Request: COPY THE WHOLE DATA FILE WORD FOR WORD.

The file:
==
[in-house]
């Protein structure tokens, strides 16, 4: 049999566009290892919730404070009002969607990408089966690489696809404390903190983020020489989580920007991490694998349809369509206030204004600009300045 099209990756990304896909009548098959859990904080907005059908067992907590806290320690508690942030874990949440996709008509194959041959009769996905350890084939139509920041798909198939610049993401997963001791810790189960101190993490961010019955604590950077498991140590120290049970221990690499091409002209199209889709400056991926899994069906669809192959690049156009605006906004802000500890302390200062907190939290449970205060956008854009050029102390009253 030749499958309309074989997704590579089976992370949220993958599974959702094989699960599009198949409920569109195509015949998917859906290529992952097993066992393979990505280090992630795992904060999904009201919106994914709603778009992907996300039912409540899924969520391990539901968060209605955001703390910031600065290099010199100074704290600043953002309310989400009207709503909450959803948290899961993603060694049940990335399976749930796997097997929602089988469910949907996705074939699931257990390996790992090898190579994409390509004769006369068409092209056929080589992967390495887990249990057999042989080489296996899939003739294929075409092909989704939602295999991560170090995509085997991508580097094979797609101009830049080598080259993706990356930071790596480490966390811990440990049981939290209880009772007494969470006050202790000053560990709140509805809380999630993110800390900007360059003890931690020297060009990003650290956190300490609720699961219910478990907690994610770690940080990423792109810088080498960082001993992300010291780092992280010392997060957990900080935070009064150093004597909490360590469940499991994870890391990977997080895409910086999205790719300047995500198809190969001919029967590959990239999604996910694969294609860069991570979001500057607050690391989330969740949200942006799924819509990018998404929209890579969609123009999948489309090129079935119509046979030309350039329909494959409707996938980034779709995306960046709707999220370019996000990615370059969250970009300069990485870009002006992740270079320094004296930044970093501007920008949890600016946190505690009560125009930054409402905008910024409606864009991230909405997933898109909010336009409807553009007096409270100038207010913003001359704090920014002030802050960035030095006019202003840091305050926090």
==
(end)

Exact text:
[in-house]
């Protein structure tokens, strides 16, 4: 049999566009290892919730404070009002969607990408089966690489696809404390903190983020020489989580920007991490694998349809369509206030204004600009300045 099209990756990304896909009548098959859990904080907005059908067992907590806290320690508690942030874990949440996709008509194959041959009769996905350890084939139509920041798909198939610049993401997963001791810790189960101190993490961010019955604590950077498991140590120290049970221990690499091409002209199209889709400056991926899994069906669809192959690049156009605006906004802000500890302390200062907190939290449970205060956008854009050029102390009253 030749499958309309074989997704590579089976992370949220993958599974959702094989699960599009198949409920569109195509015949998917859906290529992952097993066992393979990505280090992630795992904060999904009201919106994914709603778009992907996300039912409540899924969520391990539901968060209605955001703390910031600065290099010199100074704290600043953002309310989400009207709503909450959803948290899961993603060694049940990335399976749930796997097997929602089988469910949907996705074939699931257990390996790992090898190579994409390509004769006369068409092209056929080589992967390495887990249990057999042989080489296996899939003739294929075409092909989704939602295999991560170090995509085997991508580097094979797609101009830049080598080259993706990356930071790596480490966390811990440990049981939290209880009772007494969470006050202790000053560990709140509805809380999630993110800390900007360059003890931690020297060009990003650290956190300490609720699961219910478990907690994610770690940080990423792109810088080498960082001993992300010291780092992280010392997060957990900080935070009064150093004597909490360590469940499991994870890391990977997080895409910086999205790719300047995500198809190969001919029967590959990239999604996910694969294609860069991570979001500057607050690391989330969740949200942006799924819509990018998404929209890579969609123009999948489309090129079935119509046979030309350039329909494959409707996938980034779709995306960046709707999220370019996000990615370059969250970009300069990485870009002006992740270079320094004296930044970093501007920008949890600016946190505690009560125009930054409402905008910024409606864009991230909405997933898109909010336009409807553009007096409270100038207010913003001359704090920014002030802050960035030095006019202003840091305050926090």